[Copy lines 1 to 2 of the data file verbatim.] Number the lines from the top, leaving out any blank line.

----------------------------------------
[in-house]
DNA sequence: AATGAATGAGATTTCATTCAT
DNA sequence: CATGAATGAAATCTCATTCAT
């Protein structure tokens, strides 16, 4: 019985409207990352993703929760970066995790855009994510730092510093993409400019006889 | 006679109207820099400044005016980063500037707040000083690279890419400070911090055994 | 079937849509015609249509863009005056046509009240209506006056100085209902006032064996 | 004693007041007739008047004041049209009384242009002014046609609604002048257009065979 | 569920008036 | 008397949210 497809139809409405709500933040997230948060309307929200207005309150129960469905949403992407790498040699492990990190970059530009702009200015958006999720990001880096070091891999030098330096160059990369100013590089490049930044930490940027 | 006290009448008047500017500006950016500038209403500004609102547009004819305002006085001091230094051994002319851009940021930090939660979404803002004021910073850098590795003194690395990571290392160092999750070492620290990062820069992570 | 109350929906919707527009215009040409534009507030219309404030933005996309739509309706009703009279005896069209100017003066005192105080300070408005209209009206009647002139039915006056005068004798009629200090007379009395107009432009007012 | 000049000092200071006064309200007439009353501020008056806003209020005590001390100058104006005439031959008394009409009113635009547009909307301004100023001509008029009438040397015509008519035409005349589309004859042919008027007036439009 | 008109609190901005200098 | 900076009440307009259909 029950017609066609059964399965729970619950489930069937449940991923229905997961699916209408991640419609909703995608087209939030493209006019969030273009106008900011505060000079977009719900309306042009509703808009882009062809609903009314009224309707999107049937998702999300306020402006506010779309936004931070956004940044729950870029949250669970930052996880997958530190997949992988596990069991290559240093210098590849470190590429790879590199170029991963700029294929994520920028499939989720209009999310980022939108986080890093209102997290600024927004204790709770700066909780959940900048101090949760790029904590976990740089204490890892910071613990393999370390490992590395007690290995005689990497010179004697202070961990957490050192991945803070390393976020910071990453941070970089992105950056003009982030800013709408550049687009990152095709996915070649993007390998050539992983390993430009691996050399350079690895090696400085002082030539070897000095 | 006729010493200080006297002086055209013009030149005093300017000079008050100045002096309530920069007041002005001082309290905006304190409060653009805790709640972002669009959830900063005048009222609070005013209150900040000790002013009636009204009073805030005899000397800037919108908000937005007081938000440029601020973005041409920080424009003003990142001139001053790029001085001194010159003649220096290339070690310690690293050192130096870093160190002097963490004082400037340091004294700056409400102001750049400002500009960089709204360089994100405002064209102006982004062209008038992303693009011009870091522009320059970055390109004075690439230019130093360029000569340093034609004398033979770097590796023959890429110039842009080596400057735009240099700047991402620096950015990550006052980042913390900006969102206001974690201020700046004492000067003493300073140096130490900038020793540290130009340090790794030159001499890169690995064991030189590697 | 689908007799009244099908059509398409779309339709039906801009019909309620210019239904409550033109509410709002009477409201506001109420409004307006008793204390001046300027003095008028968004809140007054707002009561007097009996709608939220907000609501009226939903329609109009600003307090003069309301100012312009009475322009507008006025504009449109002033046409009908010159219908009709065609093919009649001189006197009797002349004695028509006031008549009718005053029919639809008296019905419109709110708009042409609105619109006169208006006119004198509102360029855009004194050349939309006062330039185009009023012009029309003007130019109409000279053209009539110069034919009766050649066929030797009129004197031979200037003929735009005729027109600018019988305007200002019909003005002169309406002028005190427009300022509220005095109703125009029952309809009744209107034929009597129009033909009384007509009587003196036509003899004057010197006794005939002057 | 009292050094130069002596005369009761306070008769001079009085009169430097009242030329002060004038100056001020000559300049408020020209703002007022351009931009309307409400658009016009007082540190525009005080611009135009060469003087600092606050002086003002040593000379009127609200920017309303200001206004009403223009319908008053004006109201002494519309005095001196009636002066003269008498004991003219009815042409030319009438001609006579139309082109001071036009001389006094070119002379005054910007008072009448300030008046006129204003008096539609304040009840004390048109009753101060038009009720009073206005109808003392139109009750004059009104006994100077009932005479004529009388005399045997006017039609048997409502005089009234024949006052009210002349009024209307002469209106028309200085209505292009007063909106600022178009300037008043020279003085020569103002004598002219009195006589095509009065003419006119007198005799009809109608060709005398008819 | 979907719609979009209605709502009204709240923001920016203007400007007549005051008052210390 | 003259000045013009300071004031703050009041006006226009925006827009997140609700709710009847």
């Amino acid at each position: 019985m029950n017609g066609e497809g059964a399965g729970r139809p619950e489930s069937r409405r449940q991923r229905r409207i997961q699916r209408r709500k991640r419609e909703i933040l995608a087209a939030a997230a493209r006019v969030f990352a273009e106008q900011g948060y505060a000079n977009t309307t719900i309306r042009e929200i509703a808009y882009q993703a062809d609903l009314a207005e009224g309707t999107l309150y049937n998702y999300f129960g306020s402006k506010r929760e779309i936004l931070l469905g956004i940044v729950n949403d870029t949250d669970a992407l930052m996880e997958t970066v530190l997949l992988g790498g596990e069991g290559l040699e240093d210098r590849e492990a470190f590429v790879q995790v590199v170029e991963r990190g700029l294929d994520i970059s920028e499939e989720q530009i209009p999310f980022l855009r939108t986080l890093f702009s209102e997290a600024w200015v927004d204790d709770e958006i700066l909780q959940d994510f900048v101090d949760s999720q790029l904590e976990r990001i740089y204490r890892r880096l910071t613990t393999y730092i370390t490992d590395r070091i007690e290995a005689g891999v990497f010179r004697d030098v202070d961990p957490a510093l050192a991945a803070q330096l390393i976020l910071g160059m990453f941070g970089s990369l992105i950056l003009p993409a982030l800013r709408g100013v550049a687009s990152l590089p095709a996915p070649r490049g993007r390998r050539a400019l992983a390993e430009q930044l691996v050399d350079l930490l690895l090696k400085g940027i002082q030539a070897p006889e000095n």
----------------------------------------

[in-house]
DNA sequence: AATGAATGAGATTTCATTCAT